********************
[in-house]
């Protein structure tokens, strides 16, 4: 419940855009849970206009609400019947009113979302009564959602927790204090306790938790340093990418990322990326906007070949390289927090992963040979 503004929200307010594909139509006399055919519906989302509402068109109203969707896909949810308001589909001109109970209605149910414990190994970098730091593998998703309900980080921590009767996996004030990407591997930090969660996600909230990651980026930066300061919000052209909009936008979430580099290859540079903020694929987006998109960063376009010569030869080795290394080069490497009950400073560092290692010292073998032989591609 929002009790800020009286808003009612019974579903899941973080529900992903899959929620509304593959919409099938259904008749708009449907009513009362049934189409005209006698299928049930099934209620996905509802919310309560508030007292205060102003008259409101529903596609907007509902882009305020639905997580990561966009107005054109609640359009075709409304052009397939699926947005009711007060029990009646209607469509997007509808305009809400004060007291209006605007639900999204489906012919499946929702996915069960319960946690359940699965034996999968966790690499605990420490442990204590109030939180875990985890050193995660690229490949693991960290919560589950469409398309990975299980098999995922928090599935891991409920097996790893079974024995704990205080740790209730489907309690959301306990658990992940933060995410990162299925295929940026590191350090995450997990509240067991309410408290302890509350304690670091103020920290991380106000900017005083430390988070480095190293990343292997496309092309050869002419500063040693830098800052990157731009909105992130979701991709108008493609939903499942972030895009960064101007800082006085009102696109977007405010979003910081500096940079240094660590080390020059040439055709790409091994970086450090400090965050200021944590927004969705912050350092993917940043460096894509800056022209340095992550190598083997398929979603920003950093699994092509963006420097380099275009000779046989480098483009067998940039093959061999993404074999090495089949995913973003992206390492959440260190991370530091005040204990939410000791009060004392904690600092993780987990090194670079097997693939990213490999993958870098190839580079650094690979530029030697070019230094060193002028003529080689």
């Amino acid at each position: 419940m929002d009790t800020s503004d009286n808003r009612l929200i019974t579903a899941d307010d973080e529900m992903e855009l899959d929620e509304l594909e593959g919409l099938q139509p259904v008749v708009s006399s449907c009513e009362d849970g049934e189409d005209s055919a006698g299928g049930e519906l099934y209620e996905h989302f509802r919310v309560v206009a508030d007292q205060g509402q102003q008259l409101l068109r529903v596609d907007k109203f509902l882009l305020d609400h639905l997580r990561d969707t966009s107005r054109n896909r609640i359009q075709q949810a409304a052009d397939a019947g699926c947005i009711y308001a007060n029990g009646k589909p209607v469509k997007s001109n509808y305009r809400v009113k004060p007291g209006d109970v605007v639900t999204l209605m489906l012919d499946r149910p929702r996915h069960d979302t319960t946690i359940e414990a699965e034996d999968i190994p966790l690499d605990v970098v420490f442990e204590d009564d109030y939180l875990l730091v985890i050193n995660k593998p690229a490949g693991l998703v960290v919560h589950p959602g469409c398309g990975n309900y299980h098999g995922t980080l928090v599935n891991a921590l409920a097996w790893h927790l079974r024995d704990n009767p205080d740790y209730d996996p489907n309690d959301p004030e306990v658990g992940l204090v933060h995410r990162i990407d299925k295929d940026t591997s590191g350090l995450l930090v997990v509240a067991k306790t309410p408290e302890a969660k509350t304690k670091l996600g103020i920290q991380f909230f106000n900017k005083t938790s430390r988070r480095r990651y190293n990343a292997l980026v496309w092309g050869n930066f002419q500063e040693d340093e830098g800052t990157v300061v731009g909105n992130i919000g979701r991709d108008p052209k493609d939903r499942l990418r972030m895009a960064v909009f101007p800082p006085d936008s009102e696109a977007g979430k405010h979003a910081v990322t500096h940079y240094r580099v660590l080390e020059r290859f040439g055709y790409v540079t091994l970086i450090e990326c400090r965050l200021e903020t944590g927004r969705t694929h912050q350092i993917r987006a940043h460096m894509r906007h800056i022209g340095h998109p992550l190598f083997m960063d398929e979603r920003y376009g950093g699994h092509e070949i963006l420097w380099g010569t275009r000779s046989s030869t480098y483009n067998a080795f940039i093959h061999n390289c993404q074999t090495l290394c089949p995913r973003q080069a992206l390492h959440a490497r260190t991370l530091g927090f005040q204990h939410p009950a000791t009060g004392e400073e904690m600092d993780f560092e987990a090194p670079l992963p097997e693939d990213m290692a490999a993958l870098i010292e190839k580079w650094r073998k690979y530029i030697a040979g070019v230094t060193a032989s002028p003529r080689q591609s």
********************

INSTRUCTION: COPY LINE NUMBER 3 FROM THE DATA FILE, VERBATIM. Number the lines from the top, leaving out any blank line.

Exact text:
């Amino acid at each position: 419940m929002d009790t800020s503004d009286n808003r009612l929200i019974t579903a899941d307010d973080e529900m992903e855009l899959d929620e509304l594909e593959g919409l099938q139509p259904v008749v708009s006399s449907c009513e009362d849970g049934e189409d005209s055919a006698g299928g049930e519906l099934y209620e996905h989302f509802r919310v309560v206009a508030d007292q205060g509402q102003q008259l409101l068109r529903v596609d907007k109203f509902l882009l305020d609400h639905l997580r990561d969707t966009s107005r054109n896909r609640i359009q075709q949810a409304a052009d397939a019947g699926c947005i009711y308001a007060n029990g009646k589909p209607v469509k997007s001109n509808y305009r809400v009113k004060p007291g209006d109970v605007v639900t999204l209605m489906l012919d499946r149910p929702r996915h069960d979302t319960t946690i359940e414990a699965e034996d999968i190994p966790l690499d605990v970098v420490f442990e204590d009564d109030y939180l875990l730091v985890i050193n995660k593998p690229a490949g693991l998703v960290v919560h589950p959602g469409c398309g990975n309900y299980h098999g995922t980080l928090v599935n891991a921590l409920a097996w790893h927790l079974r024995d704990n009767p205080d740790y209730d996996p489907n309690d959301p004030e306990v658990g992940l204090v933060h995410r990162i990407d299925k295929d940026t591997s590191g350090l995450l930090v997990v509240a067991k306790t309410p408290e302890a969660k509350t304690k670091l996600g103020i920290q991380f909230f106000n900017k005083t938790s430390r988070r480095r990651y190293n990343a292997l980026v496309w092309g050869n930066f002419q500063e040693d340093e830098g800052t990157v300061v731009g909105n992130i919000g979701r991709d108008p052209k493609d939903r499942l990418r972030m895009a960064v909009f101007p800082p006085d936008s009102e696109a977007g979430k405010h979003a910081v990322t500096h940079y240094r580099v660590l080390e020059r290859f040439g055709y790409v540079t091994l970086i450090e990326c400090r965050l200021e903020t944590g927004r969705t694929h912050q350092i993917r987006a940043h460096m894509r906007h800056i022209g340095h998109p992550l190598f083997m960063d398929e979603r920003y376009g950093g699994h092509e070949i963006l420097w380099g010569t275009r000779s046989s030869t480098y483009n067998a080795f940039i093959h061999n390289c993404q074999t090495l290394c089949p995913r973003q080069a992206l390492h959440a490497r260190t991370l530091g927090f005040q204990h939410p009950a000791t009060g004392e400073e904690m600092d993780f560092e987990a090194p670079l992963p097997e693939d990213m290692a490999a993958l870098i010292e190839k580079w650094r073998k690979y530029i030697a040979g070019v230094t060193a032989s002028p003529r080689q591609s």